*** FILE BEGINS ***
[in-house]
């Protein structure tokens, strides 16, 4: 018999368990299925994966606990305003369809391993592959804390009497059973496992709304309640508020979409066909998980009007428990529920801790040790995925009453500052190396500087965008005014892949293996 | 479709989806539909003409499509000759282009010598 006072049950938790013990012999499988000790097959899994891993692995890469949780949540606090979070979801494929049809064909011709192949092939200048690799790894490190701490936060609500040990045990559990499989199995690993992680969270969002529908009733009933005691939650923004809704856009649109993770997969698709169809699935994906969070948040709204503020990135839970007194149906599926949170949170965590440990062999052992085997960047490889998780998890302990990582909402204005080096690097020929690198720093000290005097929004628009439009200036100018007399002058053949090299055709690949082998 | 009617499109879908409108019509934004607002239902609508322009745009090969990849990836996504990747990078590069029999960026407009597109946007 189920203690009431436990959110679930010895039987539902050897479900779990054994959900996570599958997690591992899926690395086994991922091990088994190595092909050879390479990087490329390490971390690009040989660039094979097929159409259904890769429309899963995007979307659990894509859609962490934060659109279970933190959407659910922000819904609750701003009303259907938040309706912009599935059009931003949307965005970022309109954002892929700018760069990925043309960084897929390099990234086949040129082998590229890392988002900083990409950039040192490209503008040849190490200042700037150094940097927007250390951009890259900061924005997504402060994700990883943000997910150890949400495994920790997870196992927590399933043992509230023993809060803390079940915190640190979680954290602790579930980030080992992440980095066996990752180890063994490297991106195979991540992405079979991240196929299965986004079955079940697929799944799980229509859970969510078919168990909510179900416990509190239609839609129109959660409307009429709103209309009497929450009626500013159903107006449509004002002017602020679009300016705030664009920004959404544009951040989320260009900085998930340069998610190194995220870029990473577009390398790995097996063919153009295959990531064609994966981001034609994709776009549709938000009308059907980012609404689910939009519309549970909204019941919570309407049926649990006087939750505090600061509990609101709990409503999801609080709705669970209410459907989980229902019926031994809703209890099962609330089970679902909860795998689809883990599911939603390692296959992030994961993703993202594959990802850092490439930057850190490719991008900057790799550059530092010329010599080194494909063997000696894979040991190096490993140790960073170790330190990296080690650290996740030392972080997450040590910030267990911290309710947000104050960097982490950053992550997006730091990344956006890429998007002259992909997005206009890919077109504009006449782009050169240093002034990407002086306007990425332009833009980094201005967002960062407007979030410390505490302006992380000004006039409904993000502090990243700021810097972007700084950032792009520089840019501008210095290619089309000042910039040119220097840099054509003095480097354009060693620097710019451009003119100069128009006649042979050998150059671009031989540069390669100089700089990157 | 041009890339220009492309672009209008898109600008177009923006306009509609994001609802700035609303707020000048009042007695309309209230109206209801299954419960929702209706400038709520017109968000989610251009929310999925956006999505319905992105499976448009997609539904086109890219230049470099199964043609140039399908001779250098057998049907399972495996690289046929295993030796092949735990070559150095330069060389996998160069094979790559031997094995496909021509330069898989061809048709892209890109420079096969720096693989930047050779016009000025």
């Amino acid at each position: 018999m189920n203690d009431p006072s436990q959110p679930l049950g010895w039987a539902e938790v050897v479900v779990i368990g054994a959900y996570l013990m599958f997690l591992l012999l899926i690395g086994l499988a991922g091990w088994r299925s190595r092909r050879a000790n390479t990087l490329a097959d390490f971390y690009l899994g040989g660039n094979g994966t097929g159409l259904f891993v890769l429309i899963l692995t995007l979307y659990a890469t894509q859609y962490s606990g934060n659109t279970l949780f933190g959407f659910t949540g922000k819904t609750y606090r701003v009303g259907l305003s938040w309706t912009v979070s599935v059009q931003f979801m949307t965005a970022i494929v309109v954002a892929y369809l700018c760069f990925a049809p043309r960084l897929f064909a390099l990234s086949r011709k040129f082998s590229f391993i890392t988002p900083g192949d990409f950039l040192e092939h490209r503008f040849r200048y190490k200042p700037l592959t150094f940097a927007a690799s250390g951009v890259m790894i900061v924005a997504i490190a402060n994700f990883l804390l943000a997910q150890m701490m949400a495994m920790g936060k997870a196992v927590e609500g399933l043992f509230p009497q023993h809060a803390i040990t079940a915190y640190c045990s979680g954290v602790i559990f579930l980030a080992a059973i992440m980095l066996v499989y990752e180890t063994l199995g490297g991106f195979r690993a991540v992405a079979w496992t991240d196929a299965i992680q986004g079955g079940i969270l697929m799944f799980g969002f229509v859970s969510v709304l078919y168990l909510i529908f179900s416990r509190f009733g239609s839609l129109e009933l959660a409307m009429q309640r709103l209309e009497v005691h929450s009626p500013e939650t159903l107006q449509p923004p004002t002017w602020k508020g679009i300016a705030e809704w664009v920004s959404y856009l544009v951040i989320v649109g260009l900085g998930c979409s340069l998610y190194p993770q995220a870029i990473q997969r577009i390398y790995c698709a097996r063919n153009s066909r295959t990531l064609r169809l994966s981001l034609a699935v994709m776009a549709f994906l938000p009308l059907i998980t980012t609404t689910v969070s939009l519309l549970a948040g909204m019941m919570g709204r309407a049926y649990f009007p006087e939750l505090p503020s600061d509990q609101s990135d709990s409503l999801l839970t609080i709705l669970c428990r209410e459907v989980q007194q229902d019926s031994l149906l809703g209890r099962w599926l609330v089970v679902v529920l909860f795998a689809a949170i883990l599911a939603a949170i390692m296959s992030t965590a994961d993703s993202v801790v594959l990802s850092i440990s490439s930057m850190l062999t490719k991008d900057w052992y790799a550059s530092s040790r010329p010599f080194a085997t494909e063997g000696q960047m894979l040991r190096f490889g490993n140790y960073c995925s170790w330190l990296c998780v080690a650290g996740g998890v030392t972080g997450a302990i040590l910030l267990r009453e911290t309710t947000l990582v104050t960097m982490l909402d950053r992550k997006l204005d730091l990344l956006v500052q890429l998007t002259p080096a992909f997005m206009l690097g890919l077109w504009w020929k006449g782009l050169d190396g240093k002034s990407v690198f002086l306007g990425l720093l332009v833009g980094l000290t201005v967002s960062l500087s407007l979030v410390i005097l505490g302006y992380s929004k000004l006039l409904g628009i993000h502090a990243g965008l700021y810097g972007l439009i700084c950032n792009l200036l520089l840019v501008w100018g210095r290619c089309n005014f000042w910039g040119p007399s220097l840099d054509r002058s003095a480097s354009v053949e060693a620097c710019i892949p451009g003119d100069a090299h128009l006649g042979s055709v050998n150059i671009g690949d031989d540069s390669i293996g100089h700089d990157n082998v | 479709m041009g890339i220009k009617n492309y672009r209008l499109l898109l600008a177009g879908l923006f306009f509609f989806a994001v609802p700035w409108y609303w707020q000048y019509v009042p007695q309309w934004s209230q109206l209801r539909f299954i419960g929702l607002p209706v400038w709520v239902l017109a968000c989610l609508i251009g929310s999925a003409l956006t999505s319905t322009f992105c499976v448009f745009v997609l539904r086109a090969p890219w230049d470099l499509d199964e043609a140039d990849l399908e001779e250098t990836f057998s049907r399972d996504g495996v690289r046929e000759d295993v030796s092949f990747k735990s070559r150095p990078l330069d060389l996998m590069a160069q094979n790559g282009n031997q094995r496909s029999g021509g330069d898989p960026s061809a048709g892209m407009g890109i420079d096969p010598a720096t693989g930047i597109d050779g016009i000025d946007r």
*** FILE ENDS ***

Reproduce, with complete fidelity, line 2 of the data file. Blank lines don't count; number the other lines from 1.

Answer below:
């Protein structure tokens, strides 16, 4: 018999368990299925994966606990305003369809391993592959804390009497059973496992709304309640508020979409066909998980009007428990529920801790040790995925009453500052190396500087965008005014892949293996 | 479709989806539909003409499509000759282009010598 006072049950938790013990012999499988000790097959899994891993692995890469949780949540606090979070979801494929049809064909011709192949092939200048690799790894490190701490936060609500040990045990559990499989199995690993992680969270969002529908009733009933005691939650923004809704856009649109993770997969698709169809699935994906969070948040709204503020990135839970007194149906599926949170949170965590440990062999052992085997960047490889998780998890302990990582909402204005080096690097020929690198720093000290005097929004628009439009200036100018007399002058053949090299055709690949082998 | 009617499109879908409108019509934004607002239902609508322009745009090969990849990836996504990747990078590069029999960026407009597109946007 189920203690009431436990959110679930010895039987539902050897479900779990054994959900996570599958997690591992899926690395086994991922091990088994190595092909050879390479990087490329390490971390690009040989660039094979097929159409259904890769429309899963995007979307659990894509859609962490934060659109279970933190959407659910922000819904609750701003009303259907938040309706912009599935059009931003949307965005970022309109954002892929700018760069990925043309960084897929390099990234086949040129082998590229890392988002900083990409950039040192490209503008040849190490200042700037150094940097927007250390951009890259900061924005997504402060994700990883943000997910150890949400495994920790997870196992927590399933043992509230023993809060803390079940915190640190979680954290602790579930980030080992992440980095066996990752180890063994490297991106195979991540992405079979991240196929299965986004079955079940697929799944799980229509859970969510078919168990909510179900416990509190239609839609129109959660409307009429709103209309009497929450009626500013159903107006449509004002002017602020679009300016705030664009920004959404544009951040989320260009900085998930340069998610190194995220870029990473577009390398790995097996063919153009295959990531064609994966981001034609994709776009549709938000009308059907980012609404689910939009519309549970909204019941919570309407049926649990006087939750505090600061509990609101709990409503999801609080709705669970209410459907989980229902019926031994809703209890099962609330089970679902909860795998689809883990599911939603390692296959992030994961993703993202594959990802850092490439930057850190490719991008900057790799550059530092010329010599080194494909063997000696894979040991190096490993140790960073170790330190990296080690650290996740030392972080997450040590910030267990911290309710947000104050960097982490950053992550997006730091990344956006890429998007002259992909997005206009890919077109504009006449782009050169240093002034990407002086306007990425332009833009980094201005967002960062407007979030410390505490302006992380000004006039409904993000502090990243700021810097972007700084950032792009520089840019501008210095290619089309000042910039040119220097840099054509003095480097354009060693620097710019451009003119100069128009006649042979050998150059671009031989540069390669100089700089990157 | 041009890339220009492309672009209008898109600008177009923006306009509609994001609802700035609303707020000048009042007695309309209230109206209801299954419960929702209706400038709520017109968000989610251009929310999925956006999505319905992105499976448009997609539904086109890219230049470099199964043609140039399908001779250098057998049907399972495996690289046929295993030796092949735990070559150095330069060389996998160069094979790559031997094995496909021509330069898989061809048709892209890109420079096969720096693989930047050779016009000025």